Wednesday, June 1, 2016

Economics of Land and Agriculture in Kazakhstan

Comrades,

It was a busy week in Astana and took some time to process all of the materials. In addition to my excursion to Rodina, I conducted interviews with officials on the sidelines of the Astana Economic Forum, attended the IMF Press Conference with Prime Minister Karim Massimov and IMF Managing Director Christine Lagarde, and observed the Presidential Commission on Land Reform. It was a busy and fascinating week, and I will attempt to present the complexity of land reform in a multi-part blog series.

This first post provides an overview of the patterns of ownership of Kazakhstan’s agricultural lands and a discussion on the current status and economic productivity of the country’s agricultural sector.

My second post will discuss the political history of land reforms in Kazakhstan, including the various arguments presented by different factions in recent months. The third post will discuss the politics of land reform, including an overview of the President’s Commission on Land Reform.


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Before we analyze the politics of agricultural land reform – the subject of the most recent wave of political unrest in Kazakhstan that forced by Minister of Economy Yerbolat Dossayev and Minister of Agriculture Asylzhan Mamytbekov to resign – let us first gain a more comprehensive understanding of agriculture in Kazakhstan. I hope to prove that land reform is just one small component in the broader challenge of agricultural reform in Kazakhstan.

Kazakhstan is largely an agrarian country, with 43% of the country’s workforce in rural regions, where agriculture is the primary employer. It is no surprise land reform is so controversial given this demographic reality.

As demonstrated in the Figure, “Employment Dynamics in Kazakhstan (2004-2016)”, while the agricultural workforce has remained relatively stable since 2004, the country’s urban population has increasing steadily since 2012. This is largely due to internal migration, as agriculture remains a low-valued sector that offers low wages and few opportunities for upward mobility. These structural-economic factors, in conjunction with the relatively rapid development of the cities of Almaty and Astana, have resulted in a wave of internal migration in recent years. According to the Agency of Statistics, there was a positive net migration to Astana through 2014, though in 2015, for the first time since 2004, the city experienced a net migration outflow of 2,488 workers (compared to an inflow of 17,880 workers in 2014). Meanwhile, between 2004 and 2015, South Kazakhstan Oblast, Zhambyl Oblast and Karaganda oblasts experienced a net outflow of workers. This change in population dynamics, as mentioned by officials on the Presidential Commission on Land reform, is one of the reasons why Kazakhstan’s agricultural sector lags relative to other major agricultural producers.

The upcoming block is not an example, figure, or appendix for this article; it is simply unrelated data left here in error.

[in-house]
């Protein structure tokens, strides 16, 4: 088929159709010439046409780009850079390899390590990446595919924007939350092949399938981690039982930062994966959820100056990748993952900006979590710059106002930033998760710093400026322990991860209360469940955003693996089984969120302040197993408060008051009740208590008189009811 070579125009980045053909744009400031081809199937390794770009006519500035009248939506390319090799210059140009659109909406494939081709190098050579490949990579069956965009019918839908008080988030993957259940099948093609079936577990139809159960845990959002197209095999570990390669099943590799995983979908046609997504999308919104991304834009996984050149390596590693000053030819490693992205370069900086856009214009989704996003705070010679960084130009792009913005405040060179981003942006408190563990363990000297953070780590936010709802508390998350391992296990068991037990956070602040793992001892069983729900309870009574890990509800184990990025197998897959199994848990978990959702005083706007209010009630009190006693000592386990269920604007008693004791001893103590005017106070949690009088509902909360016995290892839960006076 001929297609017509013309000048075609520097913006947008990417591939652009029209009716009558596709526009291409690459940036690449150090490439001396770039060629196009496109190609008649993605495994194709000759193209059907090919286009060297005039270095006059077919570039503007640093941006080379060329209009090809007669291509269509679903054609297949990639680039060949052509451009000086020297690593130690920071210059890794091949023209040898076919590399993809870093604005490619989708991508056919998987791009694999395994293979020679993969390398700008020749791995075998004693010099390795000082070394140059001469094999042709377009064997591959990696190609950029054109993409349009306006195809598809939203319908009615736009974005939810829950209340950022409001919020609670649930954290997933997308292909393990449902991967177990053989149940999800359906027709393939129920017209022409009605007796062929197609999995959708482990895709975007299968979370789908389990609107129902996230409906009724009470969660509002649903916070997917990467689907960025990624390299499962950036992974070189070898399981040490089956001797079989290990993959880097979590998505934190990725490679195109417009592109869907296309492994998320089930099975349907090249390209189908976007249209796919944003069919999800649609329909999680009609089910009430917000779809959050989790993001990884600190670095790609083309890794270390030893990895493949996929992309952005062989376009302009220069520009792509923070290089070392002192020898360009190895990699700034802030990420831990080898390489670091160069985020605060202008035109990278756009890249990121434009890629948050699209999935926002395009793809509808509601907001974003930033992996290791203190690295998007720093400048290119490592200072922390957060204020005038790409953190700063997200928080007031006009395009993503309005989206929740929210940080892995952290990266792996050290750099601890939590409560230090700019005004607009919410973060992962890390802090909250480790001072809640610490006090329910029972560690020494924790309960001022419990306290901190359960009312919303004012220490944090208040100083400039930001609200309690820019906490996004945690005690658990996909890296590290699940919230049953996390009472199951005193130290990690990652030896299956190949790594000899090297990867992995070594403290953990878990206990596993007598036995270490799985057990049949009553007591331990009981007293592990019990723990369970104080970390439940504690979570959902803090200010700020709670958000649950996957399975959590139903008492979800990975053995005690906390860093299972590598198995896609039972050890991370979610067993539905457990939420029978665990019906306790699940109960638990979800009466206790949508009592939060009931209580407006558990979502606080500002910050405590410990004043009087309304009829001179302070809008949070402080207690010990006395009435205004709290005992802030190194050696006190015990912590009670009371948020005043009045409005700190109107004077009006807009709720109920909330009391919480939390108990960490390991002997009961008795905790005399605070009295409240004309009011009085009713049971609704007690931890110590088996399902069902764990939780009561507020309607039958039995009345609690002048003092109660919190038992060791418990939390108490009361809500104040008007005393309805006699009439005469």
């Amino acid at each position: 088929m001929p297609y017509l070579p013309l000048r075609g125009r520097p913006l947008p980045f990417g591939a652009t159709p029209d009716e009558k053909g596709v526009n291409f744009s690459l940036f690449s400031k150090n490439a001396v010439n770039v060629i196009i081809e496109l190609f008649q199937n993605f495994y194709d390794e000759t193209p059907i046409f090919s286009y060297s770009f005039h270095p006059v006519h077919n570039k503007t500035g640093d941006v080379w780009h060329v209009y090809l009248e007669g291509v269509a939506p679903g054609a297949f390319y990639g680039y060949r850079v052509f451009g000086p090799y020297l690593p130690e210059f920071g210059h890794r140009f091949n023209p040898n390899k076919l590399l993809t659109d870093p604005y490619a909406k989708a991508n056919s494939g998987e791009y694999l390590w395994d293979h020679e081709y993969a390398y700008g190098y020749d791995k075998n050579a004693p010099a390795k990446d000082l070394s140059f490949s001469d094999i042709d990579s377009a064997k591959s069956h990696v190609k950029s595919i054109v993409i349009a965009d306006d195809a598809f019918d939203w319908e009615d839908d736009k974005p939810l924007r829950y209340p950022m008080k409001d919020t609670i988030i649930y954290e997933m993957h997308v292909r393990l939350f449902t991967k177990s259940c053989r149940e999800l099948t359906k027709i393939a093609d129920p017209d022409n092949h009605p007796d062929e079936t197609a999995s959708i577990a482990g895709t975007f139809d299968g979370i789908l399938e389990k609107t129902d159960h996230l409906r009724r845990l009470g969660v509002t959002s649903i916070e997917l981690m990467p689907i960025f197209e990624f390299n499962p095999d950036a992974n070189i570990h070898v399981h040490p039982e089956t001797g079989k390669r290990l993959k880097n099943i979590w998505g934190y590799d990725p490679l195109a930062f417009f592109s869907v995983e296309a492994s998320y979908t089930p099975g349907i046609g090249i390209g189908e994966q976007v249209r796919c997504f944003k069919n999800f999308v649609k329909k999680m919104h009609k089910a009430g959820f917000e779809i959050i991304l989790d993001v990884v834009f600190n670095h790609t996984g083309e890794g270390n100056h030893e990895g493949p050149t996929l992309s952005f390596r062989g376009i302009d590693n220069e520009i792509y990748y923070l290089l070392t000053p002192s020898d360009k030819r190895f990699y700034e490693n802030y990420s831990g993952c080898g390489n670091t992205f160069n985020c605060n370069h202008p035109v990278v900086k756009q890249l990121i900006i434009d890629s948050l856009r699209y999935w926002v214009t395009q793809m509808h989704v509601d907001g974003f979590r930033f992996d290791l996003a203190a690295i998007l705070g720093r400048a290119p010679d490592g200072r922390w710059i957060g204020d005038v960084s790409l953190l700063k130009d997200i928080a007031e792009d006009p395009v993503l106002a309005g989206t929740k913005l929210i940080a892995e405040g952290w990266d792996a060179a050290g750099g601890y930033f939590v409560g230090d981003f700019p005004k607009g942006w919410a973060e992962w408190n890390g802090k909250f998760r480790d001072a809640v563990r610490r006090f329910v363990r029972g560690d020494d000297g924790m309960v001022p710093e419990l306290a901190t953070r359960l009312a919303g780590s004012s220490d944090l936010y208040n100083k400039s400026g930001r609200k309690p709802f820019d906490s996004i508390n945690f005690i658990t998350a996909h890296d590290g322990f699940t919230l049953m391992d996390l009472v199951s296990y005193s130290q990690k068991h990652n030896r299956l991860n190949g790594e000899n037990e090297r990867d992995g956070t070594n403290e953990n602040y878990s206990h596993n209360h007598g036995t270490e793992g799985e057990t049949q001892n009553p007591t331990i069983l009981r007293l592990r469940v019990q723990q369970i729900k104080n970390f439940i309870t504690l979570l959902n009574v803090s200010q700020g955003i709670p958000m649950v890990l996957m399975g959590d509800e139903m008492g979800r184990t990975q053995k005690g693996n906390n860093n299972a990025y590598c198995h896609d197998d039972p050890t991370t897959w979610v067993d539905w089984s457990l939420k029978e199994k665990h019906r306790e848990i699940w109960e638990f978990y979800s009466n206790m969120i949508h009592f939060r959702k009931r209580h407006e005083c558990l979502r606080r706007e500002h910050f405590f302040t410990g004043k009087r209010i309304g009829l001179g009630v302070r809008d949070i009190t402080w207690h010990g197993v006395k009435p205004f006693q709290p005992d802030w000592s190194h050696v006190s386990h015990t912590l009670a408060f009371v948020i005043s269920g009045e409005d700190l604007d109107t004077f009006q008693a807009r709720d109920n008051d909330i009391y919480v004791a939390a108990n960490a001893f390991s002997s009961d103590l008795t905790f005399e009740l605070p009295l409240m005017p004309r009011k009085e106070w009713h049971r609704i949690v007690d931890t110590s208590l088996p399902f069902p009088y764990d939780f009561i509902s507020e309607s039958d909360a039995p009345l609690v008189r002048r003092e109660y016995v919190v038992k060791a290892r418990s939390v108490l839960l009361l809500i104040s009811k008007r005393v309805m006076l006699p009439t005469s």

Source: Agency of Statistics of Kazakhstan 

According to the Agency of Statistics, Kazakhstan’s total population in 2014 totaled 17.16 million, of which 7.7 million (45%) were rural inhabitants, while 9.43 (55%) lived in cities. This trend continued in 2015 with 43% of the population in rural regions, and 57% in urban areas. Preliminary data for 2016 suggests that the 43% - 57% division holds constant.



Source: Agency of Statistics of Kazakhstan 

Because agriculture is considered a low-value vocation, there is little emphasis on training and the development of expertise. Last week, I had the pleasure of having tea with Kenzhegali Sagadiyev, a two-time deputy in the Mazhilis (3rd and 4th sessions), current President of IT University in Almaty, former President of the National Academy of Sciences of Kazakhstan (Almaty, 1994-1996) and rector of the Kazakhstan agricultural academy (Astana, 1996-2000).  Sagadiyev shared a conversation he had with an Israeli official, where Sagadiyev asked what explains Israel’s phenomenal performance in the area of agricultural production, since the country has limited natural rainfall and is mostly covered by desert. The Israeli official responded, “every farmer is a scientist and a student (ucheinyi).” This is precisely the sentiment that should be applied to the agrarian workforce in Kazakhstan – only through a more efficient use of labor and technology can Kazakhstan’s agricultural sector thrive.